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Looking at Writing

Pre-K: Writing Sample 4

Preschoolers start "writing" by scribbling and drawing letter-like shapes in a large circular motion. Often, a young child's first letters are drawn by accident and then identified by the child or parent. Kids at this age will form letters to represent written language for meaningful words like their names or phrases such as "I love you." Preschoolers who see older kids or adults write begin to see that writing has a purpose and they will want to try it. Provide lots of writing materials — paper, pens, pencils, crayons, markers, and drawing tablets.

"Give weather reports. It helps the reality of a scene if foghorns are blowing or kites are in the sky on a windy afternoon or the day's so hot wallpaper is peeling off the walls. " — Sid Fleischman

Context of writing

This writing sample was created by a 4 year old. When asked what she wrote, the author said "I love you, Daddy!"

What is this child able to do as a writer?

This long string of letters shows us that the author is working to match sounds to letters. The E at the end of the sample is evidence that the student is listening to whole words and mapping letters to all the sounds she hears.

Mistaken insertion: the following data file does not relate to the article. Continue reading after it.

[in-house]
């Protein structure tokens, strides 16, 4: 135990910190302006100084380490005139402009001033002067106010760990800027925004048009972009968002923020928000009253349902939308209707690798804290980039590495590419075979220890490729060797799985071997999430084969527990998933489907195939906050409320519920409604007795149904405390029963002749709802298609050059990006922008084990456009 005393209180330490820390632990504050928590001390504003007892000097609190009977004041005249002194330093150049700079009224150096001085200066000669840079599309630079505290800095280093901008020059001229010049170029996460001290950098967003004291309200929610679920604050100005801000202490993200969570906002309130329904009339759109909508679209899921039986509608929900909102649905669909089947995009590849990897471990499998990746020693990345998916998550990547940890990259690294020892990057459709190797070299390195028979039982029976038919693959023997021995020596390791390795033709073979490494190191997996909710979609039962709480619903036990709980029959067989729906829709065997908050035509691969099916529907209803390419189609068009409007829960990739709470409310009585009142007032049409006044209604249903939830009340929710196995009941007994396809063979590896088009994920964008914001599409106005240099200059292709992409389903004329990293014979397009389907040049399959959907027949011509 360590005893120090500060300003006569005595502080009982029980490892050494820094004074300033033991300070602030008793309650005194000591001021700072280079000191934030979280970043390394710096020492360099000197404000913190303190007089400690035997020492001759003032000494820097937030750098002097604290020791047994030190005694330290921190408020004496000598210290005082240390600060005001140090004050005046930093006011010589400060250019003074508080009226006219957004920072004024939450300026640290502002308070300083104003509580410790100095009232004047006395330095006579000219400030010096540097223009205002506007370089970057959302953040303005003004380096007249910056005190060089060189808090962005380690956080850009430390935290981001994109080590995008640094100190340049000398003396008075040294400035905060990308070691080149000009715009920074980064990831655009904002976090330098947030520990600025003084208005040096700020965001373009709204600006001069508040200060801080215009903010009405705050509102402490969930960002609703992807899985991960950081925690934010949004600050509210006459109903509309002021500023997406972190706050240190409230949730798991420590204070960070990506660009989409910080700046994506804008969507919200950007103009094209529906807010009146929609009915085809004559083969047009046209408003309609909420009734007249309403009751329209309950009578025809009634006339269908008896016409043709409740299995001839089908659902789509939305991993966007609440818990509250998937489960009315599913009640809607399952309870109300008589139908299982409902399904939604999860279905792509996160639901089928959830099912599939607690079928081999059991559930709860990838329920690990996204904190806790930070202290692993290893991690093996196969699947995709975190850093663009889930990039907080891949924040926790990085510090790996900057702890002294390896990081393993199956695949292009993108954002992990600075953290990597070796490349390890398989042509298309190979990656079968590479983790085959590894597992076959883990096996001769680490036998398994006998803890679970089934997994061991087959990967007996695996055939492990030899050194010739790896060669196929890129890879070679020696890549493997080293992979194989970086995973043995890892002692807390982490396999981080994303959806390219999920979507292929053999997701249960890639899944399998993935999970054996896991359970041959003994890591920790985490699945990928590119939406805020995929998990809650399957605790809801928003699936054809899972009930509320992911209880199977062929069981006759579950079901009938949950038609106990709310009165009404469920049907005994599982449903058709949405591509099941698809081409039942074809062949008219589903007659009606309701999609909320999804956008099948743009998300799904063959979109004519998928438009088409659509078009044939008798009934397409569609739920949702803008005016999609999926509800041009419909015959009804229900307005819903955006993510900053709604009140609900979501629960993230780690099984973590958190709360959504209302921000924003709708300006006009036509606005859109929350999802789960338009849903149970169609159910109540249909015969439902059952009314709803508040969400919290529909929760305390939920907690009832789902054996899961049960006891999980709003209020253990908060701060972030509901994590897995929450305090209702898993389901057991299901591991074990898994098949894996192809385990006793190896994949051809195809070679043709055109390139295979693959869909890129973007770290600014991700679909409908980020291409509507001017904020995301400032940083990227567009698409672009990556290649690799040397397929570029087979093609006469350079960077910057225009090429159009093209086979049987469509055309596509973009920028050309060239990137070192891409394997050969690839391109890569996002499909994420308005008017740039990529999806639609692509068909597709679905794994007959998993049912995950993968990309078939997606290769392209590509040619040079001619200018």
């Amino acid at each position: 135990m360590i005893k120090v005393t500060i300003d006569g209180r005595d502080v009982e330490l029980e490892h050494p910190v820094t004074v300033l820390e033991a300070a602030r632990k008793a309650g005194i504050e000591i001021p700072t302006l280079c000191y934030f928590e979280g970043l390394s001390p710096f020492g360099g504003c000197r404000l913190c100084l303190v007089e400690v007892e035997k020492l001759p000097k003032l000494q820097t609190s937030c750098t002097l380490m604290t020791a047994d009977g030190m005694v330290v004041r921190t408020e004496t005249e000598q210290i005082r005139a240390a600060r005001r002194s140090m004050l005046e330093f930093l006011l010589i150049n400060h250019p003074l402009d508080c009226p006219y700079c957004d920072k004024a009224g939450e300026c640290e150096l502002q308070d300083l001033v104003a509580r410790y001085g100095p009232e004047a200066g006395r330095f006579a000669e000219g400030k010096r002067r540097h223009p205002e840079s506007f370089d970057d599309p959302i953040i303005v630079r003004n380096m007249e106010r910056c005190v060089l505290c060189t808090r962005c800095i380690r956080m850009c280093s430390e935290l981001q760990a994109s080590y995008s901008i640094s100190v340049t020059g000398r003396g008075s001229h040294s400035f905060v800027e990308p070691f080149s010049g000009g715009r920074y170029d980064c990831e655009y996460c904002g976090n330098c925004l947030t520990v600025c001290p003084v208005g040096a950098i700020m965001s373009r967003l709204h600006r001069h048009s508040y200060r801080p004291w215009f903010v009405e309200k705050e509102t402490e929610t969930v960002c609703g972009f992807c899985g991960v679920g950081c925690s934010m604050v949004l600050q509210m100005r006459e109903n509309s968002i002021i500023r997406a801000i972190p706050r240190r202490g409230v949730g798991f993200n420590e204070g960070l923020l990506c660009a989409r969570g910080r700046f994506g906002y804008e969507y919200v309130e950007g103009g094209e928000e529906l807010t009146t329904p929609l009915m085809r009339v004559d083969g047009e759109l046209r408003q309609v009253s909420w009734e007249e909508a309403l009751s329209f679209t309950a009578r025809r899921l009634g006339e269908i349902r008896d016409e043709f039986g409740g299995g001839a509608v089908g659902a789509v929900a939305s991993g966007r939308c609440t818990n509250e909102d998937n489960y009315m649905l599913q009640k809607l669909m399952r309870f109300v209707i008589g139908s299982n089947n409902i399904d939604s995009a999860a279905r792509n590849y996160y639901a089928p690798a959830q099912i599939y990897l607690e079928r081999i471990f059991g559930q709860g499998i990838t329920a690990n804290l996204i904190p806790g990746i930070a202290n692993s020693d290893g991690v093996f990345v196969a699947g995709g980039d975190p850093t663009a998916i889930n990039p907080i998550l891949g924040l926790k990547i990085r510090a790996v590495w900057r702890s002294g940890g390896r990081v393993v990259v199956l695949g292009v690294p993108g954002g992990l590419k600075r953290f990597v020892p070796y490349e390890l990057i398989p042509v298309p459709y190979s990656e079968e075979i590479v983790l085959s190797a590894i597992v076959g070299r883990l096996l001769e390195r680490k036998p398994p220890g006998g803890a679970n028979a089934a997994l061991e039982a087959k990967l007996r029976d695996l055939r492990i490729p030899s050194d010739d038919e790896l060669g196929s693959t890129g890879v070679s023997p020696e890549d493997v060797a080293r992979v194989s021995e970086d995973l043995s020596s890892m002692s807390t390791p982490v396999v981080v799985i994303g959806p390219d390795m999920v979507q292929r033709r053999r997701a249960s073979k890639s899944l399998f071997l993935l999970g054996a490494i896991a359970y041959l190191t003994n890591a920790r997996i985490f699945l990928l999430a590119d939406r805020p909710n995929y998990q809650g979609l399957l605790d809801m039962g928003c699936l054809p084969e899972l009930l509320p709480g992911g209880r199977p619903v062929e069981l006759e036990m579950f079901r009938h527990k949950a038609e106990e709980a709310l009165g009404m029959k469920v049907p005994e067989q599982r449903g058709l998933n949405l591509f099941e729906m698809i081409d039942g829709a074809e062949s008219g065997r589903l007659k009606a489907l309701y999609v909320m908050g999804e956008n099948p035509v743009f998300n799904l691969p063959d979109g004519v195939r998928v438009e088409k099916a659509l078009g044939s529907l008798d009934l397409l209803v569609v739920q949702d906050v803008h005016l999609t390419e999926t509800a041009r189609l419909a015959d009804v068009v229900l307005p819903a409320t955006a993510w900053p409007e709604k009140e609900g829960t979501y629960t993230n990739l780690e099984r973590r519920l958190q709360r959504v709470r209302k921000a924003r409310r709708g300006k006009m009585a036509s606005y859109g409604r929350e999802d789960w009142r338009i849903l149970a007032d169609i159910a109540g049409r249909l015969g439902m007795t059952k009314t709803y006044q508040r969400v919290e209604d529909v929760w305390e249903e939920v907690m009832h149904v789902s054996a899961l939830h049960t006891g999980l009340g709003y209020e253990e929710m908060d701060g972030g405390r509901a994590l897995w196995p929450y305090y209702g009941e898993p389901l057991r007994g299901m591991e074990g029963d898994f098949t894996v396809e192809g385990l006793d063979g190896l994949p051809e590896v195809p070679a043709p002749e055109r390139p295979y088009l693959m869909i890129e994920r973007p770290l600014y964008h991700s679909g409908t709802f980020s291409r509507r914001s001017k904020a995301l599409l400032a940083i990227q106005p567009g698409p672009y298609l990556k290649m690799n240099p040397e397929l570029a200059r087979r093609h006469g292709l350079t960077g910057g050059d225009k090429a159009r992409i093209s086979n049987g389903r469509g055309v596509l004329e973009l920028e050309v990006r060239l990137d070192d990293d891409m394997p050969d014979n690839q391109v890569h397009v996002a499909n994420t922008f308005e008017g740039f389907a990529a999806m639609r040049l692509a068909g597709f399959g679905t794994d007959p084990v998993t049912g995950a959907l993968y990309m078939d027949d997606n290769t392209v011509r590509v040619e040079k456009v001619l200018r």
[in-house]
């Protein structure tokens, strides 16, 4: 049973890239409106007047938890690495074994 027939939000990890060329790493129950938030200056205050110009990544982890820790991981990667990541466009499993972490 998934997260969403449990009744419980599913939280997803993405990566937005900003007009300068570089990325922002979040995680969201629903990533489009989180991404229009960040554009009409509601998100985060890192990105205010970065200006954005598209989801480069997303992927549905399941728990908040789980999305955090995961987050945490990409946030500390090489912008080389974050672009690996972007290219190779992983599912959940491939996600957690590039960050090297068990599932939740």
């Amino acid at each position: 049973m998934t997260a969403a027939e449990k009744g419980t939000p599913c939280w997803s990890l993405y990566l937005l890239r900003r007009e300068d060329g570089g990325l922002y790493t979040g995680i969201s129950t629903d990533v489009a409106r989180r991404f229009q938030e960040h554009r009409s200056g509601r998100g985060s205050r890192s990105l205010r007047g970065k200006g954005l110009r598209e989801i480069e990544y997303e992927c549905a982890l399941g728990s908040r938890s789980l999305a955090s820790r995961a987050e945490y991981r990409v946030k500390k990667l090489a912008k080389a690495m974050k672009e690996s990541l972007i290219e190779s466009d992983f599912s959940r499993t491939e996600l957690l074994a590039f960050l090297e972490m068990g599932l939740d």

Move your cursor over each red bubble image marker for observations about this child’s writing.

[Click the sample to view the full size image. See transcript]

Transcript: 

I love you, Daddy!

What can we do to nurture this writer?

Adults can nurture the development of a concept of word by pointing to individual words while reading and by drawing lines for individual words within writing samples. Taking dictation, or printing the words your child dictates, demonstrates writing, directionality, and letter/sound correspondence.

From our classroom strategy library, see Concept of word games.

Punctuation is another milestone for this writer. One way to nurture the development of correct punctuation usage is to point out punctuation in books as they're being shared. Point out the period and tell your child authors use those to let us know that is the end of a thought. Point out exclamation points (kids love to call them excitement marks!) and question marks. Your young writer will begin adding these to writing samples.

"Reading should not be presented to children as a chore or duty. It should be offered to them as a precious gift." — Kate DiCamillo